Why is House of Hummingbird called House of Hummingbird? I’ve got no idea, and watching this South Korean coming-of-ager hasn’t enlightened me. Can anyone help? Answers below if you can. Maybe I missed something.
Odd in a way, because the film itself is as clear as day and is told in a bright, clear manner, by actors with open, honest faces, particularly Park Ji-Hu, who plays schoolgirl Eun-hee.
This is her story. She’s an average kind of schoolgirl with an interest in comics and drawing. Life at home is a bit tense. Her brother bullies her a bit, her older sister is skipping out at night to see her boyfriend, mum and dad have rows occasionally – he shouts, she throws something at him. All… fairly normal really. The family also works together, making foodstuffs (rice cakes etc) which they sell in their shop in the mall. At night they count the takings back at their crammed apartment. The banknotes make Eun-hee’s fingers dirty.
School is strict. Eun-hee has been pegged by her zealous teacher as one of the troublemakers. She has a boyfriend, of sorts, who maybe wants to kiss her, maybe not. She has a best friend, though they fall out over one thing, then get back together. Other potential new friends appear on the horizon.
Is life crap or great? Bit of both, really. Eun-hee discovers a lump below her ear. It might be serious, it might not. On the upside there are daytime discos to go to, lipstick to be worn, boys seem to like her, and there’s a new Chinese teacher (Kim Sae-byuk) who also loves comics and seems a bit of a rebel and kindred spirit.
It sounds – the odd detail apart – like my adolescence, and possibly yours. One of House of Hummingbird’s strengths is the way it manages to be both particular and universal. Another is that it seems to take place in teenager time, when entire days can be wasted just jumping up and down on a trampoline, and in teenager space, a bright, fairly uncluttered place where backgrounds are often composed of single blocks of defocused colour and the important thing is Eun-hee herself, or whatever she’s focused on at the time. Nothing has real consequence. “Wanna go shoplifting?” says Eun-hee’s friend at one point, and so off they go, and get caught, and are soon out of that scrape too, back in a world focused entirely on them.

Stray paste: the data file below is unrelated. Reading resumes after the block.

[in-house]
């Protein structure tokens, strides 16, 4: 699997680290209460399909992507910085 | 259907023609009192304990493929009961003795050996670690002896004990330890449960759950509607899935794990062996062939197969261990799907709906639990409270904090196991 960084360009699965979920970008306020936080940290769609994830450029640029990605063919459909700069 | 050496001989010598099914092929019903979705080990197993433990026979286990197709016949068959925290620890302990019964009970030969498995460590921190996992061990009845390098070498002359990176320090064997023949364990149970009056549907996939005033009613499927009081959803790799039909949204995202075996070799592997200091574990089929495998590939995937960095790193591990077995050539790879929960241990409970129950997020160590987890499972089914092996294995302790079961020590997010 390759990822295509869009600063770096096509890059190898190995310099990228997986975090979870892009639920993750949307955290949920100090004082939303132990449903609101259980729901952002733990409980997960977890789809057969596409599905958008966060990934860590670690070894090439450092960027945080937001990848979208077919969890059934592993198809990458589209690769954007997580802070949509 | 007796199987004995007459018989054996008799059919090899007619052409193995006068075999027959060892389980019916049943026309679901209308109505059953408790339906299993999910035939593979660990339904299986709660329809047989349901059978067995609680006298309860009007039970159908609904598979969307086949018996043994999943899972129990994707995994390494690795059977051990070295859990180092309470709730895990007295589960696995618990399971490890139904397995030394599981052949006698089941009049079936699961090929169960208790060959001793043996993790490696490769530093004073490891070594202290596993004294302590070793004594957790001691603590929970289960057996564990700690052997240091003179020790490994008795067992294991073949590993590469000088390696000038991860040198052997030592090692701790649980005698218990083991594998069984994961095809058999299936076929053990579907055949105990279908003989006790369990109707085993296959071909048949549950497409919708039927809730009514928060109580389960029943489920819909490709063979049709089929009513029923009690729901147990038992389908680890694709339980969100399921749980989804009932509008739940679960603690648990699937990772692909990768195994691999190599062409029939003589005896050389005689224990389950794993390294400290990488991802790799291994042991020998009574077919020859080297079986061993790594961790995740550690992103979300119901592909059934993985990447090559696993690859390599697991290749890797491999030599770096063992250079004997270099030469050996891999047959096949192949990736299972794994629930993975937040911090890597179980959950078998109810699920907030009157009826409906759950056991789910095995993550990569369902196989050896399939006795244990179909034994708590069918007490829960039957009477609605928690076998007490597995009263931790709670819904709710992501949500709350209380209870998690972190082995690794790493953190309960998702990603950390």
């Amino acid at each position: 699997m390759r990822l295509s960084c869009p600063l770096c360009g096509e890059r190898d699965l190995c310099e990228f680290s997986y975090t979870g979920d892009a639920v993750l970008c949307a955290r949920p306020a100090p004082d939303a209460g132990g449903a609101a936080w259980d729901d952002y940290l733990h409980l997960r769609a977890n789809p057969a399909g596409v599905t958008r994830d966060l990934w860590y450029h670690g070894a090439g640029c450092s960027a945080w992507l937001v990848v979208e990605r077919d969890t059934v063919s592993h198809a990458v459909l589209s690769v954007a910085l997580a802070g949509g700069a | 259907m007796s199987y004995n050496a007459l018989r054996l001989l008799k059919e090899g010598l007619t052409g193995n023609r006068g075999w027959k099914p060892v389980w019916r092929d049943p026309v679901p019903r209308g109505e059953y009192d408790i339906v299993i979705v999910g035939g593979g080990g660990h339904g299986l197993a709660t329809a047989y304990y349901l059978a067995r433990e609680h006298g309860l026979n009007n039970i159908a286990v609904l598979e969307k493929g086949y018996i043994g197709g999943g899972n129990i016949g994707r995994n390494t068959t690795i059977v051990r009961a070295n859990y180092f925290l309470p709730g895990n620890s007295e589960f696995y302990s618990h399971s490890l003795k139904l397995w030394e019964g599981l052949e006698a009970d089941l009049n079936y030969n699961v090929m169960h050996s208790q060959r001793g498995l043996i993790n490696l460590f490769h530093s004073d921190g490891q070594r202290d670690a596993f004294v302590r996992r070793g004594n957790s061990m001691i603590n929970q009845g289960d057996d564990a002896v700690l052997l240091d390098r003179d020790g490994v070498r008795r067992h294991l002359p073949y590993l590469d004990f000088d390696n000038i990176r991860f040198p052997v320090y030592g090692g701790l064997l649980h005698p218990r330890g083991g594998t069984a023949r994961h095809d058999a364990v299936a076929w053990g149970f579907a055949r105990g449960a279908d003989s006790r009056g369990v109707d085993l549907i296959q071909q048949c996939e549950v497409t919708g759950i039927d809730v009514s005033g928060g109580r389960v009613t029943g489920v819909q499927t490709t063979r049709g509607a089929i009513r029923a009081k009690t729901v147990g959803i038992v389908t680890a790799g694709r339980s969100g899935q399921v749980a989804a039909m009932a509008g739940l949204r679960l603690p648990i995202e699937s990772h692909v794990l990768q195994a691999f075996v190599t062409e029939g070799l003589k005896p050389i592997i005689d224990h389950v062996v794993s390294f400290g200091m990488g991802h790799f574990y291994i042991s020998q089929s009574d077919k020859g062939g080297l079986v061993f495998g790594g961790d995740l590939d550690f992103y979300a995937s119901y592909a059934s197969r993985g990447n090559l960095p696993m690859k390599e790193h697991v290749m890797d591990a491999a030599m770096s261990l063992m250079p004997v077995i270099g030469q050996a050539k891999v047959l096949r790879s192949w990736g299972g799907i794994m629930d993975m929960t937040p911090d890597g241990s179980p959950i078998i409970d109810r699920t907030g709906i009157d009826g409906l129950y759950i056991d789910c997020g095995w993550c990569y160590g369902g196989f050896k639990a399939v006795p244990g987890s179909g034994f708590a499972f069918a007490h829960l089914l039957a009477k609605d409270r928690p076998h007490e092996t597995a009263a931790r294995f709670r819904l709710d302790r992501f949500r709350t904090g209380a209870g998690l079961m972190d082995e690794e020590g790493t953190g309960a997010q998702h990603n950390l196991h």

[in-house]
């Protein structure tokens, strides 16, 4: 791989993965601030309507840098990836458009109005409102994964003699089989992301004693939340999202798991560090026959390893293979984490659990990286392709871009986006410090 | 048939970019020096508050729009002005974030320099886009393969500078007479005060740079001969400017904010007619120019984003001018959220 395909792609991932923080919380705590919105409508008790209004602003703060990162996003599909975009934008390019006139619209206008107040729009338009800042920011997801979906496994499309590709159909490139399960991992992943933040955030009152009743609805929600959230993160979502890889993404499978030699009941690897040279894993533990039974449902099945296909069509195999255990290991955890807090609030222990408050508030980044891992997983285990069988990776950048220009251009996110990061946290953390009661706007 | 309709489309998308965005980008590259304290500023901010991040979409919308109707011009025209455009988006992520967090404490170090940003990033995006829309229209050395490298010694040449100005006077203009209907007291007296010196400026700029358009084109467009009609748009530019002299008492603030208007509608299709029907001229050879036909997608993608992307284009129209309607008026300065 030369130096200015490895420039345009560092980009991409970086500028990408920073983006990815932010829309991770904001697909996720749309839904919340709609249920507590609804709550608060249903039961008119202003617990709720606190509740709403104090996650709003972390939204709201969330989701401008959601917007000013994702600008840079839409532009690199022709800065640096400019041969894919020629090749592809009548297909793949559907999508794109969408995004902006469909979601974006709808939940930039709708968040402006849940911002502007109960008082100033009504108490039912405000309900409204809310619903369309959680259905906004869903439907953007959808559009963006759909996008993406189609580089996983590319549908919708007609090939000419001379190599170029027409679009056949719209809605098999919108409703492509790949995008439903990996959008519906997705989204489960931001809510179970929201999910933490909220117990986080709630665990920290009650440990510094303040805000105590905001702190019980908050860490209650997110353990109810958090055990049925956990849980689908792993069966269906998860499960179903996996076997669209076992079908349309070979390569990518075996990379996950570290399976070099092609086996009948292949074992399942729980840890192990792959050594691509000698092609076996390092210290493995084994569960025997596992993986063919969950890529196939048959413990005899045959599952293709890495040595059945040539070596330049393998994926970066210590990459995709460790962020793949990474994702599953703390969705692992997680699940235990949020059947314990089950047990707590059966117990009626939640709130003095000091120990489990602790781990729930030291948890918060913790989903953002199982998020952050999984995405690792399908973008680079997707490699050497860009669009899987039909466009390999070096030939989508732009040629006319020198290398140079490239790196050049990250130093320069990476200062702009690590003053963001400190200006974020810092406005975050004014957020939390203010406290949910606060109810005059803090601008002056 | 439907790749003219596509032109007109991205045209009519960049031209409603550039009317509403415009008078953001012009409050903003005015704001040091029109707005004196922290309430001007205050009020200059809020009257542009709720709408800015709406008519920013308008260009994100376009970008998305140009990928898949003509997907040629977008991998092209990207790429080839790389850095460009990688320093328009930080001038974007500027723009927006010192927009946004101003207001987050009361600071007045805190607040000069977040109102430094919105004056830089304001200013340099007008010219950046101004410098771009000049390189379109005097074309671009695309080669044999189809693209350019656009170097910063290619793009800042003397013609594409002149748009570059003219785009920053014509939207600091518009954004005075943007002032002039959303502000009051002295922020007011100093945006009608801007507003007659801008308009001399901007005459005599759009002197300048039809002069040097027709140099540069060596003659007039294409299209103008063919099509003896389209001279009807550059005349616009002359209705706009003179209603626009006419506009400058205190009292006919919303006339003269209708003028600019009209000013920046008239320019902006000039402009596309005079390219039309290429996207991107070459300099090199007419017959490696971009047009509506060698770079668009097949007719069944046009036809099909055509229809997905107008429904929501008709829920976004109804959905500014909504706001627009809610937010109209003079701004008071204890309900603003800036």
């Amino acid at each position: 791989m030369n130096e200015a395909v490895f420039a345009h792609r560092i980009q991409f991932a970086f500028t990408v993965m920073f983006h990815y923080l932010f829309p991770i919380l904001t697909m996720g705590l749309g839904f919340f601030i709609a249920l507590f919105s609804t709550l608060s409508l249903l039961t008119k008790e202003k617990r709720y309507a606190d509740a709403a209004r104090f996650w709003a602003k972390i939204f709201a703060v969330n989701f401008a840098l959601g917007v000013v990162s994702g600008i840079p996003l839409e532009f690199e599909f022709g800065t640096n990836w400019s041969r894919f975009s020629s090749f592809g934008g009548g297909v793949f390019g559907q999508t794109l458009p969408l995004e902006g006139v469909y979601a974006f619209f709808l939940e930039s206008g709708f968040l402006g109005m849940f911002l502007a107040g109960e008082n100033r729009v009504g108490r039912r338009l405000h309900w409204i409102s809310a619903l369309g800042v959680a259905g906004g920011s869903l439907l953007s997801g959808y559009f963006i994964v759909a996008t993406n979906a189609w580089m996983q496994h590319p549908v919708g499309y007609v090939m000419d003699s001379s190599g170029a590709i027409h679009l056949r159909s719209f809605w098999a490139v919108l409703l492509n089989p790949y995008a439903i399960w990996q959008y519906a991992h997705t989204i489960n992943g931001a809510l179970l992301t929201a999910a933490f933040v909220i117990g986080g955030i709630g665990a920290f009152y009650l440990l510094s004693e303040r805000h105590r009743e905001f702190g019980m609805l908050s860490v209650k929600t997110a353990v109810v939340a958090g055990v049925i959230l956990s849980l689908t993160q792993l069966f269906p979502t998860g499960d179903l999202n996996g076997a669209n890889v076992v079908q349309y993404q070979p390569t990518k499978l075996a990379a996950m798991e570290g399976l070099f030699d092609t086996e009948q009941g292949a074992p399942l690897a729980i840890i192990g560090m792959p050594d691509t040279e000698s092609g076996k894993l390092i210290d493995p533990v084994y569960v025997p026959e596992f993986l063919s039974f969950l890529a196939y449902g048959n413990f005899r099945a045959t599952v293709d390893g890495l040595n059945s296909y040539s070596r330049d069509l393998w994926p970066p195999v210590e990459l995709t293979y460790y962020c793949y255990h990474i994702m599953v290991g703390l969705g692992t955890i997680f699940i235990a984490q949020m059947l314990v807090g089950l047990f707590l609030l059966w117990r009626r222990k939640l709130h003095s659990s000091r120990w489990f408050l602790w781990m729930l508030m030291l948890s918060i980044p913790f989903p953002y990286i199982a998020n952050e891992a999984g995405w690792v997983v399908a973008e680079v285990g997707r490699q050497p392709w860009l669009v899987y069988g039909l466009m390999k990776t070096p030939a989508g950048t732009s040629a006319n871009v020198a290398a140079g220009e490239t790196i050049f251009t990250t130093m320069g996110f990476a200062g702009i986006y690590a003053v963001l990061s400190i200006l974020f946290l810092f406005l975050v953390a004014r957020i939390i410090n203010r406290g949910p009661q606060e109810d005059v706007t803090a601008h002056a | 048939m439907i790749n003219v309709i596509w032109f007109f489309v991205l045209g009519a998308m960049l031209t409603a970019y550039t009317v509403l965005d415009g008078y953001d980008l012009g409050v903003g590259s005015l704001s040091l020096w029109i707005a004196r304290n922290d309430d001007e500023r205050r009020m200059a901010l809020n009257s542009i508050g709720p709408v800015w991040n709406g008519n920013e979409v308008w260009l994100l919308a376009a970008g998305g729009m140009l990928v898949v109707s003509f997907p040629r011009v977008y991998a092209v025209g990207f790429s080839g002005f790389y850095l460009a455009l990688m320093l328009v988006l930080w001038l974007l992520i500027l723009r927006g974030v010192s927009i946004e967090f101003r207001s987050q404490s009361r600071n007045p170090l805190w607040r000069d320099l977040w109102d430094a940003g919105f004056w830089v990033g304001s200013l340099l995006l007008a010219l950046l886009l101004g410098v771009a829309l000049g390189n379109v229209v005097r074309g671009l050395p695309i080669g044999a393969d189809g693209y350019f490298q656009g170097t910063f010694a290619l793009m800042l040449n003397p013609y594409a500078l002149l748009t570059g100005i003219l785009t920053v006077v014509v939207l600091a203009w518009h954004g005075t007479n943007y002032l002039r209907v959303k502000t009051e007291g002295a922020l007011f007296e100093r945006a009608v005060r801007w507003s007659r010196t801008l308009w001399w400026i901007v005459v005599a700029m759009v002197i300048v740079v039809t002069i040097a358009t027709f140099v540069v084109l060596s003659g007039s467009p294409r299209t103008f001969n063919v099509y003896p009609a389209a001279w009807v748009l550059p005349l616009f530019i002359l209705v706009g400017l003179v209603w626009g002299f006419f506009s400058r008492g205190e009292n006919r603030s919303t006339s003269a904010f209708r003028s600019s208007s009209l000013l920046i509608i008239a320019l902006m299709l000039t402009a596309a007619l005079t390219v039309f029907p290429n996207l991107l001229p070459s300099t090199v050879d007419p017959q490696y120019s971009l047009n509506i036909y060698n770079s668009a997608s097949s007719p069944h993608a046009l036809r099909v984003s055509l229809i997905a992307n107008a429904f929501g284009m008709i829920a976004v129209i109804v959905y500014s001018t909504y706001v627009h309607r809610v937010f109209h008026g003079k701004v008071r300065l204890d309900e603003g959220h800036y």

This is Kim Bora’s feature debut and it’s apparently strongly autobiographical. It has the ring of truth about it. Kim has resisted the urge to amplify for the sake of drama. The various fractures, of friendships, with siblings, between the parents, at school, come and go.
Is something going to happen? Matija Strniša’s soundtrack trembles as if it is, in anticipation that feels like everything is building towards something. Is Eun-hee in love with her gal pal? Or her teacher? Is this one of those “the summer I realised I was gay”? films?
Everything hangs in the air.
And then the Seongsu Bridge collapses, as it did in real life in 1994, killing around 30 people, an event repurposed by Kim to introduce a moment of brutal reality, something solid to give all this inconsequentiality some gravitational weight.
In interviews Kim has suggested that the film is actually about South Korea’s over-rapid modernisation, which has left some people behind and caused metaphorical cracks to appear, akin to the real ones which led the Seongsu Bridge to fail.
This is a very carefully crafted film, and a very well acted one, but the bridge metaphor mystifies me. I feel like I’m missing something. It’s not just the title then.
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© Steve Morrissey 2021